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Wednesday 02 December 2020
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Terrace of Juno

This room originally gave onto an open loggia with columns, designed to offer Duke Cosimo's wife Eleonora of Toledo a view of the Santa Croce neighbourhood. It was dedicated to Jupiter's wife Juno in the duchess's honour. The original design included the construction of a fountain emulating the monochrome painting on the wall, which appears to have been inspired in its turn by Verrocchio's Putto with a Dolphin. The loggia, which stood where the undecorated wall stands today, was walled up after the last wing of the palace was built.


Paintings: Giorgio Vasari, Cristofano Gherardi and Marco Marchetti da Faenza, fresco

Stucco work: design by Bartolomeo Ammannati (?)


1.      Juno on a carriage drawn by peacocks

2.      ,Allegory of Abundance 

3.       Allegory of Power


4.      Juno deprives Jupiter of his lover Io, whom he had disguised by turning her into a cow

5.      Juno turns the nymph Callisto, beloved of Jupiter, into the constellation Ursa Minor

6.      Fountain with putto

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Putto with a Dolphin
Andrea del Verrocchio
circa 1470-80, bronze

The Putto is one of the most universally admired works of Andrea del Verrocchio, a Florentine goldsmith, sculptor and painter much appreciated by the Medici family, who commissioned several works from him such as the tombs of Cosimo il Vecchio and his sons Piero and Giovanni in the Church of San Lorenzo in Florence. Verrocchio's flourishing workshop produced artists of the calibre of Leonardo da Vinci and Perugino.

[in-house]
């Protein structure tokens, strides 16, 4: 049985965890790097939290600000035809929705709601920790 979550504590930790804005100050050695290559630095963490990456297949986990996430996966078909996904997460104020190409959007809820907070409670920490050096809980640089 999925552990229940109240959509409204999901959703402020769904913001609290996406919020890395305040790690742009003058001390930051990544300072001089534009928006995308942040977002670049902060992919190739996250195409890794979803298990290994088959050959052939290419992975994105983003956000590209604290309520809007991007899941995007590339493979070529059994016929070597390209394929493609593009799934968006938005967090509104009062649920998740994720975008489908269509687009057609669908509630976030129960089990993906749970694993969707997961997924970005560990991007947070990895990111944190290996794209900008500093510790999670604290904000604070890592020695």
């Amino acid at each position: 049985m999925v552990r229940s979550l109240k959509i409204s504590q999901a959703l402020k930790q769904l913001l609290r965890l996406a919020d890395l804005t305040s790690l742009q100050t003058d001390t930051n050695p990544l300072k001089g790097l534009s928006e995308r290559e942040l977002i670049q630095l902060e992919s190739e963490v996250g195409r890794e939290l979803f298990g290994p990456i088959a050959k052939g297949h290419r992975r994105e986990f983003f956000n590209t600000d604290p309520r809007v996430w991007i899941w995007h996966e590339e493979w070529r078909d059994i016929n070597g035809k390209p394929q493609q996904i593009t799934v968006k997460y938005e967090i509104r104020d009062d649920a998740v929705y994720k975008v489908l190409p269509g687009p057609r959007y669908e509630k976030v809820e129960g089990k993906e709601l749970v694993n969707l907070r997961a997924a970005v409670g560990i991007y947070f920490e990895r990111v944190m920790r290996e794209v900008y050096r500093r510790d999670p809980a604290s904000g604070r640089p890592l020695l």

This Putto, produced for Lorenzo the Magnificent and inspired by Greek and Roman models, originally stood atop a fountain in the Medici villa of Careggi. The fact that it was commissioned by Lorenzo, together with its stylistic affinity with other works of Verrocchio, such as the Christ and St Thomas in Orsanmichele (1467-83), allow us to date it to some time between 1470 and 1480.

In 1557 Cosimo I ordered the Putto to be brought to Palazzo Vecchio and placed on the fountain in the centre of the Michelozzo courtyard which Francesco Ferrucci (known as Il Tadda), Raffaello di Domenico di Polo and Andrea di Domenico had made to a design by Giorgio Vasari, and possibly also Bartolomeo Ammannati. The statue was moved to the museum in 1959 for conservation and a replica by bronze sculptor Bruno Bearzi took its place in the courtyard.

Palazzo Vecchio once housed two other bronzes by Verrocchio: a monumental candelabrum in the Priors’ Chapel (now in the Rijksmuseum in Amsterdam) and a David with the Head of Goliath, sold to the Signoria by Lorenzo and Giuliano de’ Medici and set at the exit of the Hall of Lilies (now in the Museo Nazionale del Bargello in Florence)










città di firenze
Comune di Firenze
Palazzo Vecchio, Piazza della Signoria
P.IVA 01307110484
Note Legali
Licenza Creative Commons

Amministrazione Trasparente: I dati personali pubblicati sono riutilizzabili solo alle condizioni previste dalla direttiva comunitaria 2003/98/CE e dal d.lgs. 36/2006